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CNN LARRY KING LIVE

Expert Panel Discusses Recent Child Abductions

Aired July 31, 2002 - 21:00   ET

THIS IS A RUSH TRANSCRIPT. THIS COPY MAY NOT BE IN ITS FINAL FORM AND MAY BE UPDATED.


THIS IS A RUSH TRANSCRIPT. THIS COPY MAY NOT BE IN ITS FINAL FORM AND MAY BE UPDATED.
LARRY KING, HOST: Tonight: the raging debate over young murder victim Danielle van Dam's time of death, and how it might it get her accused killer off the hook and back on the street. Our experts give their opinion.

Famous forensic expert Dr. Henry Lee.

Lin Wood, the attorney for the parents on JonBenet Ramsey.

Marc Klaas, the father of young kidnapped and murder victim Polly Klaas.

Mark Geragos joins us, his job as a defense attorney has included abduction and pedophilia cases.

And Court TV anchor and author and former prosecutor Nancy Grace.

Plus, the Elizabeth Smart case, still missing. We'll talk to her father about former family handyman Richard Ricci's court appearance today and Smart's meeting with Ricci's wife.

It's all next, with your calls, on LARRY KING LIVE.

Let's start with Ed Smart. He's in Salt Lake City, Utah. His daughter, Elizabeth, is still missing, hasn't been in the news much for the past two weeks. How have you felt? She remains missing. You look at all these other things going on, her death, a killing, another girl is kidnapped and gets -- breaks out and comes back. How are you viewing all of these things?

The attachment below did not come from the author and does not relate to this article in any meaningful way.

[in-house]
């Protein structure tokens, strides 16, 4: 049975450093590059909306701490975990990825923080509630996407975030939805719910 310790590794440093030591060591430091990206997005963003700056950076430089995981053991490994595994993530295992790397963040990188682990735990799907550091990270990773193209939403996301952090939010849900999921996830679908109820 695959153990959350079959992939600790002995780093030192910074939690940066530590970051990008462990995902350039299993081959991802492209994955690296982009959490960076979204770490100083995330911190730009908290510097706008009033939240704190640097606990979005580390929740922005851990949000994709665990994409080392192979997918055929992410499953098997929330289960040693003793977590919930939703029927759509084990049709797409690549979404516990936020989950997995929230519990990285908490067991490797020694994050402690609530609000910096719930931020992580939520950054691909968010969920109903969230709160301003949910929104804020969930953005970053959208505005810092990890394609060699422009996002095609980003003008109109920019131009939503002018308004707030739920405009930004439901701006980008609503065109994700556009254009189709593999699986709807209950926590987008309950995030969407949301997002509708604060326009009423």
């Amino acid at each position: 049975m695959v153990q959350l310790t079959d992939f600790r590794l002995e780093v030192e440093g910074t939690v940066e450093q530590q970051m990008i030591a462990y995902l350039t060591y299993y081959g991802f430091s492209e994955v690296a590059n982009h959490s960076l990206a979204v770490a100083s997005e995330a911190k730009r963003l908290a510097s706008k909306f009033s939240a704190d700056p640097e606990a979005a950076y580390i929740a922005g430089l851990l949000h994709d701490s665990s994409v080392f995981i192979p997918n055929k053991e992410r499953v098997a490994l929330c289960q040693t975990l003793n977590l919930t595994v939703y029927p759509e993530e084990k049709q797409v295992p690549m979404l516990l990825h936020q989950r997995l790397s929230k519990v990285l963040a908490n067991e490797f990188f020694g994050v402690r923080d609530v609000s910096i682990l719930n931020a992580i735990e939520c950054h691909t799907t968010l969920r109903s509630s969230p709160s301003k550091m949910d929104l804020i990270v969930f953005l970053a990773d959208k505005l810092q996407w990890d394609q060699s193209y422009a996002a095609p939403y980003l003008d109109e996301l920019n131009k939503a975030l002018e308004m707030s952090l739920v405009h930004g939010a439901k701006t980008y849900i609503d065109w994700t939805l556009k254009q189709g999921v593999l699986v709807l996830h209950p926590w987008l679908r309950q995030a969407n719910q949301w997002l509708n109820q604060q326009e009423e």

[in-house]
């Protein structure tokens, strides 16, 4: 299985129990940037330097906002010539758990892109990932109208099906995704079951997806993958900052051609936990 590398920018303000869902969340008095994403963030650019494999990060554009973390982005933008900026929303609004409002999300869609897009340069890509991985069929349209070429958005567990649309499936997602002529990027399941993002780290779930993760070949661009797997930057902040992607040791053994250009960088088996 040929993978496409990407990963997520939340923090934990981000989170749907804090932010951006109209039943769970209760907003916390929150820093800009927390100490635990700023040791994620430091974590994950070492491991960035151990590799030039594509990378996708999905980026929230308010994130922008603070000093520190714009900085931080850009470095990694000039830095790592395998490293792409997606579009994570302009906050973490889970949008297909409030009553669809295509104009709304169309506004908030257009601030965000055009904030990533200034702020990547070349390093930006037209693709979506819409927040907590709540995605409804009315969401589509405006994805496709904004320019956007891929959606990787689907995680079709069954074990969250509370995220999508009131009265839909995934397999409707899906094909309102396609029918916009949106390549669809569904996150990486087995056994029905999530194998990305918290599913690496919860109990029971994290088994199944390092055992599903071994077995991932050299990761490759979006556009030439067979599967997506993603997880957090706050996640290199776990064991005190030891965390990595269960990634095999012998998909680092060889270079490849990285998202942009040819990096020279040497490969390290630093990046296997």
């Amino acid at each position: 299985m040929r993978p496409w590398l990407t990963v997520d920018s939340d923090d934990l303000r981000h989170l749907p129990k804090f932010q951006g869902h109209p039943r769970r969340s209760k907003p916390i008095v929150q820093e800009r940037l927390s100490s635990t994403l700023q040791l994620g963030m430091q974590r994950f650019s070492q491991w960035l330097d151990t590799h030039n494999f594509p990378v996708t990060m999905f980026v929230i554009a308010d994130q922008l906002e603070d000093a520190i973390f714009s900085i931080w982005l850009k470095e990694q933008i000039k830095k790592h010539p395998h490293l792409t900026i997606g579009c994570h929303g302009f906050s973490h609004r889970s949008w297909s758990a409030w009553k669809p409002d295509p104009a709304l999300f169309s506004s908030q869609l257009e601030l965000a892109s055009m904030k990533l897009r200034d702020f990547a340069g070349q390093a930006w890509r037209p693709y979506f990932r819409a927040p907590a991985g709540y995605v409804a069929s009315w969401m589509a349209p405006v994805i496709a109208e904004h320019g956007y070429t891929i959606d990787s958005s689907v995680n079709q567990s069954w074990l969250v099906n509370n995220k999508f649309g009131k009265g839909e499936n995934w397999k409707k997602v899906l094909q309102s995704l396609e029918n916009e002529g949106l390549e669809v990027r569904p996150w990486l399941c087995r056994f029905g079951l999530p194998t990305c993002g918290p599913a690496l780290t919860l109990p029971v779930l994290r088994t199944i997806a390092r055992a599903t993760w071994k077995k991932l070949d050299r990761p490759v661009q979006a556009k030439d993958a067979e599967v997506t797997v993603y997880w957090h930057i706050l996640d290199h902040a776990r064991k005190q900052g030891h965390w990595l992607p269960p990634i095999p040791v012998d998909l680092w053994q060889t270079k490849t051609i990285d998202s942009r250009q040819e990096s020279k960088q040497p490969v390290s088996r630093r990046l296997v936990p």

ED SMART, ELIZABETH SMART'S FATHER: I'm just hopeful. I still really feel that Elizabeth is out there, and that, you know, one of these days, we're going to get her back. And the fact that, you know, we haven't found her, we haven't found her dead, I really feel that she is out there.

KING: How is Lois, Mrs. Smart, doing?

SMART: You know, it's hard. It's really hard for Lois. She -- it's hard for her to think about what Elizabeth might be going through. And it's, from that angle, it's, you know, it's easier for her to think that, you know, maybe she is in a better place.

KING: Easier to think that than maybe being a predator to someone?

SMART: Right.

KING: Yes. How do you handle those thoughts?

SMART: I handle those thoughts -- I just feel like somehow we're going to find her. And I have, you know, I just keep praying and praying that, you know, that I'll still feel that she is out there and that she is still alive. And that's how I deal with it.

KING: So, you have not hit the futility, end of the road feeling?

SMART: I have not.

KING: You attended court today, and Mr. Ricci pled innocent to burglary and theft charges. Why did you go?

SMART: You know, I just feel like I've got to be as involved as I possibly can. And I haven't seen Richard. I haven't seen his wife. And I was anxious -- actually, I didn't plan on seeing him. I was told that it was going to be by video camera. So, I was surprised when he showed up. And I don't think that he saw me. But I was -- you know, I was saddened just because Richard was always -- he acted so pleasant and like he was your best friend. And it's just a realization that he just is very good at what he does and that is, you know, being a con.